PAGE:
Lucy Manetta Hughes was born in Mebanesville, North Carolina in 1863 and was orphaned as a young child. She graduated from Scotia Seminary in Concord, North Carolina in 1885 and married Rev. David Brown four years later. In 1894 she graduated with a degree in medicine from Women’s Medical College of Pennsylvania. She went on to become the first African-American woman to receive a professional license from the North Carolina Medical Board.
After practicing medicine in Wilmington, North Carolina for two years, she and her husband moved to Charleston in 1896. She was the state’s first African-American woman physician and joined with other black professionals—including Dr. Alonzo Clifton McClennan—to co-found the Hospital and Training School for Nurses in 1897.
Brown became head of the school’s department of nursing and its associated training program. She presented lectures and stressed that practical experience was preferable to textbook knowledge, although she advised students to prepare with a combination of both classroom and practical knowledge. During a two-year program, students spent the first year attending lectures and gaining practical skills in the hospital. The second year was devoted to practical hospital work and assisting cases in the adjacent communities. The first class of nurses benefiting from Brown’s guidance graduated in 1898.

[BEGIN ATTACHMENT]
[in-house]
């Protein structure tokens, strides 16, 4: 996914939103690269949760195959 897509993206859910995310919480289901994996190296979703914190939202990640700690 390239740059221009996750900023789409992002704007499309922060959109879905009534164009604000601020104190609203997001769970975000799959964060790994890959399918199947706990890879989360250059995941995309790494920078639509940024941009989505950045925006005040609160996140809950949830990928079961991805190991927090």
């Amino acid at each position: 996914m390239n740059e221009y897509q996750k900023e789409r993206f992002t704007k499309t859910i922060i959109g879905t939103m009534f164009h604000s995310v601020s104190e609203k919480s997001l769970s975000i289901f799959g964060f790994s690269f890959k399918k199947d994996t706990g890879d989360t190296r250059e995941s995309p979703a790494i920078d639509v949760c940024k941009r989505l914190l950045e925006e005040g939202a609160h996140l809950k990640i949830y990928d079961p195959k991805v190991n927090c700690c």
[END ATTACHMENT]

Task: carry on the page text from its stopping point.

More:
Brown also helped to edit the state’s first black medical periodical, the Hospital Herald, which was founded in 1898 In 1902, the British Journal of Nursing recognized her as a leader in her profession in South Carolina. Due to ill health, Brown retired in 1904. She died in Charlotte on June 26, 1911.